Symptoms and treatment
Some of the symptoms of heat exhaustion include heavy sweating, rapid pulse, nausea and flushed skin, or even fainting.
The person suffering should get to a cool place, drink plenty of fluids and remove excess clothing.
In heat stroke, the body’s cooling shuts down, which can cause the core temperature to rise above 104 degrees.
Other symptoms include stop of sweating, shallow breathing, disorientation or loss of consciousness.
In the case of heat stroke, call 911 and put the person in a cool bath with ice packs near large arteries.
Source: Forsyth County Parks and Recreation Extreme Heat Policy
Summer has officially arrivesd. And with it come temperatures typical of the season in Georgia.
This month has seen a high of 90 degrees in Cumming, but hasn’t yet rivaled last year’s record-setter for the decade of 101.
Whether this summer is one for the books, Forsyth County residents can be sure it’s going to be hot and should take precautions to safely beat the heat.
Heat-related illness or injury, such as heat cramps, exhaustion or stroke, can occur when the body’s internal temperature rises too high.
Inevitably, the Forsyth County Fire Department responds to incidents related to the heat each summer.
Division Chief Jason Shivers said the most common emergency calls related to heat illness involve people playing sports or working outside.
Shivers emphasized the importance of staying hydrated, taking breaks and using the “buddy system” to monitor each other, especially when working or exercising outdoors in the heat.
“Heat injuries typically will occur and damage is sustained before the person realizes they are suffering from a heat-related injury,” he said.
It’s common for people to brush off symptoms of heat illness as fatigue, he said.
Those symptoms are also incorporated in the extreme heat policy for the county’s parks and recreation department.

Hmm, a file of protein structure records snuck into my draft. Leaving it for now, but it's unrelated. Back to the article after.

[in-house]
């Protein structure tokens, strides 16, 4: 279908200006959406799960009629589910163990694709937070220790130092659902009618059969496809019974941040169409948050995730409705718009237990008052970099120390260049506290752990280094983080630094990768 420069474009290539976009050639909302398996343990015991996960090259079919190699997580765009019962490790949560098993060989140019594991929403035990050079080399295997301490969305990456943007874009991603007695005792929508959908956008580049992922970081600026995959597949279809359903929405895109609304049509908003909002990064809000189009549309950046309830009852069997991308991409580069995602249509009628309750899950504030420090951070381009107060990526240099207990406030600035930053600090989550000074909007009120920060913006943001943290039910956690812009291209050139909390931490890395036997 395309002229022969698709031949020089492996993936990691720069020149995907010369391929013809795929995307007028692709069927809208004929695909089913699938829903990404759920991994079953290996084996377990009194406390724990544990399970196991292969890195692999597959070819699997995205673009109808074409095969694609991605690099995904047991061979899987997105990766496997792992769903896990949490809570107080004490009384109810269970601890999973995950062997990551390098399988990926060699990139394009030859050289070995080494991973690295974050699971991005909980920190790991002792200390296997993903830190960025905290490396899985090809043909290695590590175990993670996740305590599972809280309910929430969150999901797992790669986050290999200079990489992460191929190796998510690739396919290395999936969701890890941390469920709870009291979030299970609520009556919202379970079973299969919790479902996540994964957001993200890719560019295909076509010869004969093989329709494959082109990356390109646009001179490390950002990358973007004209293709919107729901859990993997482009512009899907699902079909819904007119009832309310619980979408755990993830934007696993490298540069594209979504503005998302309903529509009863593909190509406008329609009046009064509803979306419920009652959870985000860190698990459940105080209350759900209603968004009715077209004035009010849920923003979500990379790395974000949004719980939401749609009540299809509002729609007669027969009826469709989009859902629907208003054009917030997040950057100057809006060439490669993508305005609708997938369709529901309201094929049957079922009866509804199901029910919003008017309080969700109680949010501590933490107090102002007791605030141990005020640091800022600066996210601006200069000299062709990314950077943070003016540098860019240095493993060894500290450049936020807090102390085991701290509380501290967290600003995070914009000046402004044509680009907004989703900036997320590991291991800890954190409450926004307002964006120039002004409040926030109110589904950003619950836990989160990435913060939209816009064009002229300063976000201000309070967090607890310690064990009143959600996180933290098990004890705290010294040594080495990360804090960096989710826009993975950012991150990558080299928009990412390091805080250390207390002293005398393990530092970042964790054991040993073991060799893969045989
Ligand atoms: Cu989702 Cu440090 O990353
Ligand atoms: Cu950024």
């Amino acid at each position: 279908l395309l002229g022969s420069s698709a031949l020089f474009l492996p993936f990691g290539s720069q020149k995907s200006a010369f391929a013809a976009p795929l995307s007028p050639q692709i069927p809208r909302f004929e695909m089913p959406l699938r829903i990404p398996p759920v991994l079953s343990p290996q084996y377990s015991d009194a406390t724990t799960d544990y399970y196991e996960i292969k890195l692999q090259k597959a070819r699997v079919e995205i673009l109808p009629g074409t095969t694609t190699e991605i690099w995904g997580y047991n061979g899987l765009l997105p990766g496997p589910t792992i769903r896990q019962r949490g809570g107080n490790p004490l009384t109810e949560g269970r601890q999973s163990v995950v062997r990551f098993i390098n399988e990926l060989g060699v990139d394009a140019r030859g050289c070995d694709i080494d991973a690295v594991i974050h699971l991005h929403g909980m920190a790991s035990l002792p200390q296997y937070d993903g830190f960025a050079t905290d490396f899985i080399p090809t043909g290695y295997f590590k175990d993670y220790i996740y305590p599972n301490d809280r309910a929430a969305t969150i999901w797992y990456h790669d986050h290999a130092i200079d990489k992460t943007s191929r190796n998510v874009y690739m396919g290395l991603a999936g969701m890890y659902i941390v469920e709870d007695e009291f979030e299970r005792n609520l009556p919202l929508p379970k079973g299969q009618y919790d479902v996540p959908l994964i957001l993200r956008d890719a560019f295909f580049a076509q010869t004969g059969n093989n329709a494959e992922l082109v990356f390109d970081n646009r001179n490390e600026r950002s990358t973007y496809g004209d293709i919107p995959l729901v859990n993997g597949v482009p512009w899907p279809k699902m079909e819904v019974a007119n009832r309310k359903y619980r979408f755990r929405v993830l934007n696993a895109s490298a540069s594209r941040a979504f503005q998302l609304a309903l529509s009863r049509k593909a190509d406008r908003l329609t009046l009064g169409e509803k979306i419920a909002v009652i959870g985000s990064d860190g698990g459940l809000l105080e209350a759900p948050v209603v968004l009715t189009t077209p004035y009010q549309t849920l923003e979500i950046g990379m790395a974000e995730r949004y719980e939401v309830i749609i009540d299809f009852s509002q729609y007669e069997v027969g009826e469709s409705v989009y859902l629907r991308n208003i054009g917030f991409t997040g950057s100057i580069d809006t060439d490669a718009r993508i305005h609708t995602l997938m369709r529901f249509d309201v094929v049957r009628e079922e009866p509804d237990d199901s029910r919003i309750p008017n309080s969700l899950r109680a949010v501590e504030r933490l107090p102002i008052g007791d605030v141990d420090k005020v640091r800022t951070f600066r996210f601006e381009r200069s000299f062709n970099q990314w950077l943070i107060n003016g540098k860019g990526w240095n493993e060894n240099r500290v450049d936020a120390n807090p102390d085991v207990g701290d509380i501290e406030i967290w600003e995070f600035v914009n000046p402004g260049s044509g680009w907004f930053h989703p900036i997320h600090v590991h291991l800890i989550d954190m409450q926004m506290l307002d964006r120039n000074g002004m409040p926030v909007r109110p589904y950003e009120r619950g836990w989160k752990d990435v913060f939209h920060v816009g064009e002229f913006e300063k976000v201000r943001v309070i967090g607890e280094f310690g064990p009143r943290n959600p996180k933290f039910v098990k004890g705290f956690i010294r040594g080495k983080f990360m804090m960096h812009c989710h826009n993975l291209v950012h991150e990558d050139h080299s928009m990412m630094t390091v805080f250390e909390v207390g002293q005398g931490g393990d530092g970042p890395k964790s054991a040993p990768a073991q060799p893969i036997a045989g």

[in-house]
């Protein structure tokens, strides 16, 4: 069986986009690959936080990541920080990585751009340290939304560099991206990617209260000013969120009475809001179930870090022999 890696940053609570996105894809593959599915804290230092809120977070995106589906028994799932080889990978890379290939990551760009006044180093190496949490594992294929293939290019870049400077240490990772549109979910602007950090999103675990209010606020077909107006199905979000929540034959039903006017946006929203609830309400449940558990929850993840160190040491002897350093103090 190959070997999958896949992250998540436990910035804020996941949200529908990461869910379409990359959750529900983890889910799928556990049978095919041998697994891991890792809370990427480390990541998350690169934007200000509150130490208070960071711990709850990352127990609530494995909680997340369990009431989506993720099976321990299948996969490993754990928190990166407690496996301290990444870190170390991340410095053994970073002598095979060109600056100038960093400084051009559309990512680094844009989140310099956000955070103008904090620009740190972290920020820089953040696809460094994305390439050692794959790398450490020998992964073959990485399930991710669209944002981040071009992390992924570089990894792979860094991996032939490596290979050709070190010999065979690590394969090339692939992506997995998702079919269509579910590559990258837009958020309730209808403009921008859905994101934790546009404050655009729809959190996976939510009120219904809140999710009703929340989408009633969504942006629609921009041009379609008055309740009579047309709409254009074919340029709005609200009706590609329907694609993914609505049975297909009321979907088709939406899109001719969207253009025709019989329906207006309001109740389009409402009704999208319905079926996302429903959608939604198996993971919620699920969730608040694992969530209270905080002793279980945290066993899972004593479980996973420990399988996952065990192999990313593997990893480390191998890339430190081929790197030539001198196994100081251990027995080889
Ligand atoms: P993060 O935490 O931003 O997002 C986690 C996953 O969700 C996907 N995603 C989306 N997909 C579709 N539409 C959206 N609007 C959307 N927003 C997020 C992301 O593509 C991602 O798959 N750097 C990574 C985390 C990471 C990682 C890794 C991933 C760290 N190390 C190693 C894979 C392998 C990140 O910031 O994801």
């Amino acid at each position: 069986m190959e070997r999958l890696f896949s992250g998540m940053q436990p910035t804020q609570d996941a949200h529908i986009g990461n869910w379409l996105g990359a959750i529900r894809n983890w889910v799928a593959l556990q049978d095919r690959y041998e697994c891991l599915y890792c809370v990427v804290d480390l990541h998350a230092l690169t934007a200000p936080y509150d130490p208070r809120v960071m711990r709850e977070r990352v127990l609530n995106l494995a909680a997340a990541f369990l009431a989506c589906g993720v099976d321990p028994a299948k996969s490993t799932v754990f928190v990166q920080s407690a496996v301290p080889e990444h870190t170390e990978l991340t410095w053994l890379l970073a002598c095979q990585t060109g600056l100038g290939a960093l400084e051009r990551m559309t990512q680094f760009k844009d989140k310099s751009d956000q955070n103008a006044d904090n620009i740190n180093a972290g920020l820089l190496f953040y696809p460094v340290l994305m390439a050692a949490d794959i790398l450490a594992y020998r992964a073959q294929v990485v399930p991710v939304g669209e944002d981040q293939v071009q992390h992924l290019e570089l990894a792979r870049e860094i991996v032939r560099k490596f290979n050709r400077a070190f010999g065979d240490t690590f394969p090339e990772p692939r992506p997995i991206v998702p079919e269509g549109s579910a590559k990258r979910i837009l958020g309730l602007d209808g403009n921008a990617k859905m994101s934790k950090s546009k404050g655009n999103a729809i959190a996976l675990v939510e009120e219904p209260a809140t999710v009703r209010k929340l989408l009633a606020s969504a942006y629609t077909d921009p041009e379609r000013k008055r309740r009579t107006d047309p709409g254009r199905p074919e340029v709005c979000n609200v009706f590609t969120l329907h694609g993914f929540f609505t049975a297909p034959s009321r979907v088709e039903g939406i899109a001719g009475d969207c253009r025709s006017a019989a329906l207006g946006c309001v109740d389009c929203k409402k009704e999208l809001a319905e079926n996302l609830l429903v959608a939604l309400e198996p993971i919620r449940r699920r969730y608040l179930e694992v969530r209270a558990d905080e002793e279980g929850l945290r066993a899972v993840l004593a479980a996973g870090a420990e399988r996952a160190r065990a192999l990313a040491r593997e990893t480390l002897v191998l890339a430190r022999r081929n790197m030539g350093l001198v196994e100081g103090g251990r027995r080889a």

For sports practices during hot months, participants, parents and coaches need to be aware of the signs of heat illness, said Wayne Maddox, manager of the athletic division.
If someone is exhibiting signs of heat illness, it’s important to get that participant out of practice immediately.
“The sooner you take steps to getting them out of a dangerous situation,” he said, “the quicker they recover.”
In addition to heat illness information, the policy includes guidelines for practices in the heat based on a risk factor from one to seven, which requires a cancelation.
The scale number is determined through a reading of heat, humidity and wind, Maddox said.
Regardless of whether the parks department cancels practice, he advised participants and parents to evaluate their own risks and determine whether to attend.
Drinking plenty of water throughout the day — not just when outside — is essential for those who spend time outdoors in the heat, including kids participating in sports, Maddox said.
“If they haven’t been drinking all throughout the day, drinking water just while they’re at practice is not sufficient,” he said.
Shivers recommended limiting outdoor activity to morning and evening hours, if possible, as well as staying indoors or out of the sun during extreme heat.
Other tips include eating well-balanced, light meals, limiting intake of alcoholic beverages and wearing a wide-brimmed hat to protect the face and head.
He also warned against locking people or pets in a closed vehicle.
“Obviously, heat rises extremely fast,” Shivers said. “Damage to the brain and the vital organs of the body can occur within minutes of that door closing.”
The fire department is able to force entry in cases of “imminent danger” to people or pets locked inside, he said.
Shivers suggested keeping a spare key available and taking a moment to think before shutting the door.
If someone is locked inside, he said, people should not hesitate to call 911.